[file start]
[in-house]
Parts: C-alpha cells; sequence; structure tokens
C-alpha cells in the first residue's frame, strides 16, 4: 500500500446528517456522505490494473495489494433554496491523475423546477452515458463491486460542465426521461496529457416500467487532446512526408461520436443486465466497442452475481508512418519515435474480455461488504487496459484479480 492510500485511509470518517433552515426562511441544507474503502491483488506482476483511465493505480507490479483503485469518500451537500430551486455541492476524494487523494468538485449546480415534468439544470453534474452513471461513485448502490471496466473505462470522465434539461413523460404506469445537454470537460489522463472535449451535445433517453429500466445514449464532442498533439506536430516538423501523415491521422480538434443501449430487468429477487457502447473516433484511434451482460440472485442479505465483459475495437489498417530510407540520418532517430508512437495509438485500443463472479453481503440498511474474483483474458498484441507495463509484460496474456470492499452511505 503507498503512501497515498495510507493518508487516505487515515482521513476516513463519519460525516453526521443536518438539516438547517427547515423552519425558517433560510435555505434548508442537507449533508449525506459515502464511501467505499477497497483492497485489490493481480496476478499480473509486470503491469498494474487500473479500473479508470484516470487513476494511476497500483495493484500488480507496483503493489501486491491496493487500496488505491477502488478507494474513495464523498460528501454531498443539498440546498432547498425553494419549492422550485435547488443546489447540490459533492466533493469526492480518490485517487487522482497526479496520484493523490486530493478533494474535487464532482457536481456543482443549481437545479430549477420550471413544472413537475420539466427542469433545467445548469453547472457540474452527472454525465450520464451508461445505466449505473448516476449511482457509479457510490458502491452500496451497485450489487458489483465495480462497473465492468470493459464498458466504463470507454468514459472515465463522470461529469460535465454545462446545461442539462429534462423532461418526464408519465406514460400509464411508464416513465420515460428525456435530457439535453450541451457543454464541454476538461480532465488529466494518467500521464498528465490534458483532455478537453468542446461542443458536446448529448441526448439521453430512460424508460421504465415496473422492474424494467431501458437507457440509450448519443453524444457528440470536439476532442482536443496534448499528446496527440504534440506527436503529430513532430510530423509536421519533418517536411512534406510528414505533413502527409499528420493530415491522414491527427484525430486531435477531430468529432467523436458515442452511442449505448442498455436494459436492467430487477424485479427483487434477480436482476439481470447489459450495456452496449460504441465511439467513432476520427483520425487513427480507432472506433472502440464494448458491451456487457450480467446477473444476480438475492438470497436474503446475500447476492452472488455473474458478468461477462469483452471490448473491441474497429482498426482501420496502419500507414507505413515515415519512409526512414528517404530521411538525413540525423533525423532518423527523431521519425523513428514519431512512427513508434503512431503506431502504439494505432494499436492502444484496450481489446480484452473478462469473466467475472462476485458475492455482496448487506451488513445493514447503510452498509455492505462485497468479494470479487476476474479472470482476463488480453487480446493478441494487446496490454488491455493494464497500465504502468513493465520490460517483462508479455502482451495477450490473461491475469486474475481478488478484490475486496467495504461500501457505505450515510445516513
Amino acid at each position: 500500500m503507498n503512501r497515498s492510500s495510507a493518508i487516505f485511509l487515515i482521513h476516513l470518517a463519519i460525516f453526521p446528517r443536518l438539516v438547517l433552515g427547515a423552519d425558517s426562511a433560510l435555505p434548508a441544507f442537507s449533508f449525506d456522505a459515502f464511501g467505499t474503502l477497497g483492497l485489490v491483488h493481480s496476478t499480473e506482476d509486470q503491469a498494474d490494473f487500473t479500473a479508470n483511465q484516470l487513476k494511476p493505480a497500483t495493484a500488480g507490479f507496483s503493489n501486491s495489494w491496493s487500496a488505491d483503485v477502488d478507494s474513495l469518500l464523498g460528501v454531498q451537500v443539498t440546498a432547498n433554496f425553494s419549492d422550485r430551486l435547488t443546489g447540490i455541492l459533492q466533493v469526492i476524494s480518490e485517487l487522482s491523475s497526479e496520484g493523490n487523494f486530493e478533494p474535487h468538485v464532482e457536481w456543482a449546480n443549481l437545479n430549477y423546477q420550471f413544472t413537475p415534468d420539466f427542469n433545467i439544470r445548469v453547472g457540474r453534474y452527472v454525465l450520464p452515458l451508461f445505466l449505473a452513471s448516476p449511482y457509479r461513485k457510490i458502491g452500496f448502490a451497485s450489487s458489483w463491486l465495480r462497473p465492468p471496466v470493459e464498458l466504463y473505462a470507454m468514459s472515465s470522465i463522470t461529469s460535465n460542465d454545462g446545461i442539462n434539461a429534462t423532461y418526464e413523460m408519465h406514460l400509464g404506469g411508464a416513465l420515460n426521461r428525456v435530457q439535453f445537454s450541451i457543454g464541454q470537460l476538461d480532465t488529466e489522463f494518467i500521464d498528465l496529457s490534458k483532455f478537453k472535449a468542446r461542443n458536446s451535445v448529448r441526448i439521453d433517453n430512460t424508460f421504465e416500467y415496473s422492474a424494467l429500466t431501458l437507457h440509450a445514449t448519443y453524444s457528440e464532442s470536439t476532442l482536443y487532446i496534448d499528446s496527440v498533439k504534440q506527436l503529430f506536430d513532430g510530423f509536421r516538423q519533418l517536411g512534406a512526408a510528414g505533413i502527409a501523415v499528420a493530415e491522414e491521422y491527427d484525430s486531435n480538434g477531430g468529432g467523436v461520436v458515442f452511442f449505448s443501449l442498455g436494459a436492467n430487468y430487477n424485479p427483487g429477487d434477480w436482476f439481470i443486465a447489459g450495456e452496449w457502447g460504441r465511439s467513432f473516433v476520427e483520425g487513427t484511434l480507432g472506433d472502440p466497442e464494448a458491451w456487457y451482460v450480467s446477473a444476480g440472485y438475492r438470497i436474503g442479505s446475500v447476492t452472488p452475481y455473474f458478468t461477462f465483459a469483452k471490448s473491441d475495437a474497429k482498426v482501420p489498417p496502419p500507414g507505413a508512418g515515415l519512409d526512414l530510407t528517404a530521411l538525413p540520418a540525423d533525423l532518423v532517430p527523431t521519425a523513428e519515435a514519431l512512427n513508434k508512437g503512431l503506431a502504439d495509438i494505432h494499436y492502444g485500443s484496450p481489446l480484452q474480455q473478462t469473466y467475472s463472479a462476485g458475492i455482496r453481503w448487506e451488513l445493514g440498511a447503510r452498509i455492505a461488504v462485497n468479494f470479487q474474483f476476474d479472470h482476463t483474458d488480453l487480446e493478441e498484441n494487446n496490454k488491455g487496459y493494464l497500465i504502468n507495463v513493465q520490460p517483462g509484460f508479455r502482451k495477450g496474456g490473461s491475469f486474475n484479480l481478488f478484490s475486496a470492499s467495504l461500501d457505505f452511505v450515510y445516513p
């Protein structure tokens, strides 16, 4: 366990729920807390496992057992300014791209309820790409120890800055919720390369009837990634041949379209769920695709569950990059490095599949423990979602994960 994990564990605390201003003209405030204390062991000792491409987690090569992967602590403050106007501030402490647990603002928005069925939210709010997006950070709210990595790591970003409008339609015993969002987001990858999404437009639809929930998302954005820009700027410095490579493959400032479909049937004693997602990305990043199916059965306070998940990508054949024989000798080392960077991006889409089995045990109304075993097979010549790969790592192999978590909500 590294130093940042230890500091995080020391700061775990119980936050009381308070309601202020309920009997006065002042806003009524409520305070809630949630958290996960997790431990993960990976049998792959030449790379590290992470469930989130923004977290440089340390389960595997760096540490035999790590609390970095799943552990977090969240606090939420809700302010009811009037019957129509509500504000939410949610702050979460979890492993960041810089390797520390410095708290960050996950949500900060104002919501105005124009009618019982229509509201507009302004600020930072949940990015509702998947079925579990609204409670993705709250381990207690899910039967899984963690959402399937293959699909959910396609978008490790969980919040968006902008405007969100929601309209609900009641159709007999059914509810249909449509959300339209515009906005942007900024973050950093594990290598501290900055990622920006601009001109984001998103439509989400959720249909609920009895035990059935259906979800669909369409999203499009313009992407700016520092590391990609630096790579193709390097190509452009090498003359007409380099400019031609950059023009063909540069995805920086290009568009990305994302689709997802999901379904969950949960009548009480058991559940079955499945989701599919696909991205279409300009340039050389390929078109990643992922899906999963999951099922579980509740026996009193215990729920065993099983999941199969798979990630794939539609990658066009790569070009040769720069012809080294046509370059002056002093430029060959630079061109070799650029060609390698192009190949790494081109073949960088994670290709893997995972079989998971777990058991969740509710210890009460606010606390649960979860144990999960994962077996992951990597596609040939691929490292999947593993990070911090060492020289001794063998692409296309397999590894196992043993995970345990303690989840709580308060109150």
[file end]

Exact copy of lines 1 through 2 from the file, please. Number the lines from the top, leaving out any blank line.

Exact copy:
[in-house]
Parts: C-alpha cells; sequence; structure tokens